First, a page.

Ibaka was the most consistent scorer on the night, and we can actually see his confidence grow by the game. If ever there was an scoring vacuum vacated by the Harden trade, Ibaka is proving to be more than capable of making up the difference between Harden and Kevin Martin. Ibaka scored both inside and outside, and while Scott Brooks' calling for Ibaka to shoot 3-pointers still makes me cringe, the post offense made up for it. Ibaka has a tremendous shooting touch from all areas of the court, but in the past he would often either rush his shot or wait too long to get a clean look. In the past few games however he has shown better rhythm as he catches and shoots, and the result is that his shooting percentage has skyrocketed to almost 53% from the floor.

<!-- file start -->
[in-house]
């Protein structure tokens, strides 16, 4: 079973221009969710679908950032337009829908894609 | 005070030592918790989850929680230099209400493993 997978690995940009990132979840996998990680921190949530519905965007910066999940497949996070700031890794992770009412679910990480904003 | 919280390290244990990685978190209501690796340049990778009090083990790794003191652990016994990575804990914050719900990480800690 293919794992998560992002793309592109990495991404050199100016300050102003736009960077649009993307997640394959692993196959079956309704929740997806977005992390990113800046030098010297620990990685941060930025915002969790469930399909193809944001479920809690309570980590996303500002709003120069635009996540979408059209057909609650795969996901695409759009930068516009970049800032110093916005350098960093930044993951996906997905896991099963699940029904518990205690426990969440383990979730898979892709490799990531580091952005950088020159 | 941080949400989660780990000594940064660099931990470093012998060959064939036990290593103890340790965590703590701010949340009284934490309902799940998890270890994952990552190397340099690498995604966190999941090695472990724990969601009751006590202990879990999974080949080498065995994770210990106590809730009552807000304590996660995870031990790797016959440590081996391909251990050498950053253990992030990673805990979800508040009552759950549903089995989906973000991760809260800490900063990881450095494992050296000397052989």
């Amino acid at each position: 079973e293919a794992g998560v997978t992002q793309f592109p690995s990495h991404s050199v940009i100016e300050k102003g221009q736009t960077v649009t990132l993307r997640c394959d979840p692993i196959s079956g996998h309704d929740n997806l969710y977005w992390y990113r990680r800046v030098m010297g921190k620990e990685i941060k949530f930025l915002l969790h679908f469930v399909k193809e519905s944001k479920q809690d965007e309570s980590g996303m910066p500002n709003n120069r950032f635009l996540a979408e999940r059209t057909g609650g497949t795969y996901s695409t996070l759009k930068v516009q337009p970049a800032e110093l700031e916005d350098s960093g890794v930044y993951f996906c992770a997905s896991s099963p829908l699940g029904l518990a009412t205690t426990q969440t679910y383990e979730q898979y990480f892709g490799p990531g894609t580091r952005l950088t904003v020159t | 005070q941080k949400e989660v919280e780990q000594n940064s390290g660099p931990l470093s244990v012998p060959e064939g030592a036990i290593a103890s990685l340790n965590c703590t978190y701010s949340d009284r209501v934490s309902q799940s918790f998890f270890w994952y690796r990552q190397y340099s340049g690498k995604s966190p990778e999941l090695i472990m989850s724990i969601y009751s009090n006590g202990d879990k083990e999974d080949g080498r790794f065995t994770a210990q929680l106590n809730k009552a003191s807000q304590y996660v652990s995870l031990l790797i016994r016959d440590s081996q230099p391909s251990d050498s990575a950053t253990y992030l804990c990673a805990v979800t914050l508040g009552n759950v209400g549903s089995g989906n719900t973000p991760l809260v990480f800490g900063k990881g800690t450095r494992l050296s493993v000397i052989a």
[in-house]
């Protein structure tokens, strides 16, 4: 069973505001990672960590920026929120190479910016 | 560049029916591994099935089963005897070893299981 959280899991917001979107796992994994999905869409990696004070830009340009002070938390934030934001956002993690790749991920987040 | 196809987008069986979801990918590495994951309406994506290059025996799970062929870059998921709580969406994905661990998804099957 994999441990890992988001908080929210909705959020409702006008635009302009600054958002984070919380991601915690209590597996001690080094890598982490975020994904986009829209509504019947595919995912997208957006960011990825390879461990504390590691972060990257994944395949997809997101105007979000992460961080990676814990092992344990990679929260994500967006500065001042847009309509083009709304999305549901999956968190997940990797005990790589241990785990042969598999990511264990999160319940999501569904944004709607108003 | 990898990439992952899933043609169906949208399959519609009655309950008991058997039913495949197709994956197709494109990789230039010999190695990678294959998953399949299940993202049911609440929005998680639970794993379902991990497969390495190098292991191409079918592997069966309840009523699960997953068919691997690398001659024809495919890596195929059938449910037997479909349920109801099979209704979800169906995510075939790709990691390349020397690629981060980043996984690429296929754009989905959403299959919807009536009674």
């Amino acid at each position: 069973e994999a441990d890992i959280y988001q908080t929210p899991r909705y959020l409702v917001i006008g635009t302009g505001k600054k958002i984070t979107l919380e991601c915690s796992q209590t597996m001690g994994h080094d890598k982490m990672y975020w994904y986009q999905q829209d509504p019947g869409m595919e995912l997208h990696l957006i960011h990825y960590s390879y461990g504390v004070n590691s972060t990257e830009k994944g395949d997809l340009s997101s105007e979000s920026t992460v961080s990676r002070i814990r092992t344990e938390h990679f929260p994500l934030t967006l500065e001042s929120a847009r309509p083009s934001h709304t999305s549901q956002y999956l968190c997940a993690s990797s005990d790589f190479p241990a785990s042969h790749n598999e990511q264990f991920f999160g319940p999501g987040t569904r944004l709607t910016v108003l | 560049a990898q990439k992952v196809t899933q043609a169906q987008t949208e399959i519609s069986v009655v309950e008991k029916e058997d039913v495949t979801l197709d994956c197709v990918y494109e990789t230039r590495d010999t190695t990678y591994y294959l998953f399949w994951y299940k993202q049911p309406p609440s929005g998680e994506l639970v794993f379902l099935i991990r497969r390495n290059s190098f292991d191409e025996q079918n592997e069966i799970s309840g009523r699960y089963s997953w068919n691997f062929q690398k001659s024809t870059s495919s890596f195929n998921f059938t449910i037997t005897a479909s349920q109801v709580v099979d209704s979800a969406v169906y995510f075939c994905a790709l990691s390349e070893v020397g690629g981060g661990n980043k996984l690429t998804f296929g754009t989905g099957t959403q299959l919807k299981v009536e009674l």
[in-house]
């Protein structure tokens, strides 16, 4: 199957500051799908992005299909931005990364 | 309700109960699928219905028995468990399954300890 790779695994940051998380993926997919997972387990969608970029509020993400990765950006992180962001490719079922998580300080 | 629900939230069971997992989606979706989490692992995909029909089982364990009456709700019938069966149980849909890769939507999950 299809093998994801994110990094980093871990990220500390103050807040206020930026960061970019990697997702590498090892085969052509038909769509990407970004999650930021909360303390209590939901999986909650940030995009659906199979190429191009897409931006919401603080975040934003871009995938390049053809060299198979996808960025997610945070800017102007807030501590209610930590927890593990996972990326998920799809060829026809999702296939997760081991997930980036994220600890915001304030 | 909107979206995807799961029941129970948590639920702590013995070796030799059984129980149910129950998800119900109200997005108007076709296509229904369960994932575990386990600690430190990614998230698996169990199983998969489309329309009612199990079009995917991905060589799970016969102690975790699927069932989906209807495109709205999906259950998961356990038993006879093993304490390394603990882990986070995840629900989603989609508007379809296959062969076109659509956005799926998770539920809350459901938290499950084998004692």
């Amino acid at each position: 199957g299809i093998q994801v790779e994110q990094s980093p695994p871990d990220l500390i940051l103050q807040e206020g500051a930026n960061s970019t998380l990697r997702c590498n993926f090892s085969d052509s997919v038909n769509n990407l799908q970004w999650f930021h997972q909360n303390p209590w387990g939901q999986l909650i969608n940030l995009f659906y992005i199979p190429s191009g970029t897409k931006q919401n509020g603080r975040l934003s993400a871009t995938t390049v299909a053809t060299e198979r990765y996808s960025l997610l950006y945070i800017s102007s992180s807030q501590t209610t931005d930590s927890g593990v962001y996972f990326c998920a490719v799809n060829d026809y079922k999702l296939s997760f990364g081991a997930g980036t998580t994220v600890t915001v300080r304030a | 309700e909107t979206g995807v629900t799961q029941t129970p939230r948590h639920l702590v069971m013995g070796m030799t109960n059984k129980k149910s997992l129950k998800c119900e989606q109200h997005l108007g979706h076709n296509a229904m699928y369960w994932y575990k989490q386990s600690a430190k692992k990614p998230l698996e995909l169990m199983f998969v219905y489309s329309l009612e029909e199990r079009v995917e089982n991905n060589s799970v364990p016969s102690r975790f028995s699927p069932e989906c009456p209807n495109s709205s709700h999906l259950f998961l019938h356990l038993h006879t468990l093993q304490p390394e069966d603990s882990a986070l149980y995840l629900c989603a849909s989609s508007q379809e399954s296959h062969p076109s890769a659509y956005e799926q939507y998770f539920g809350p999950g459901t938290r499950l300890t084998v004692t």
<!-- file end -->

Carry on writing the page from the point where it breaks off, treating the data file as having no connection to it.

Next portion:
Maynor also had his second solid game in a row, and hopefully he has shaken off most of the rust accumulated during his inactivity all of last year. Even though it is obvious that 3rd string PG Reggie Jackson has superior athleticism, Maynor consistently has shown that he is the perfect pace antidote for Russell Westbrook. Westbrook again struggled with his offensive game, scoring only 10 points on 3-10 shooting on the night. Conversely, Maynor shot 5-6 from the floor and scored 13 points in only 18 minutes of play, helping to keep the Pistons always at arm's length from the Thunder lead.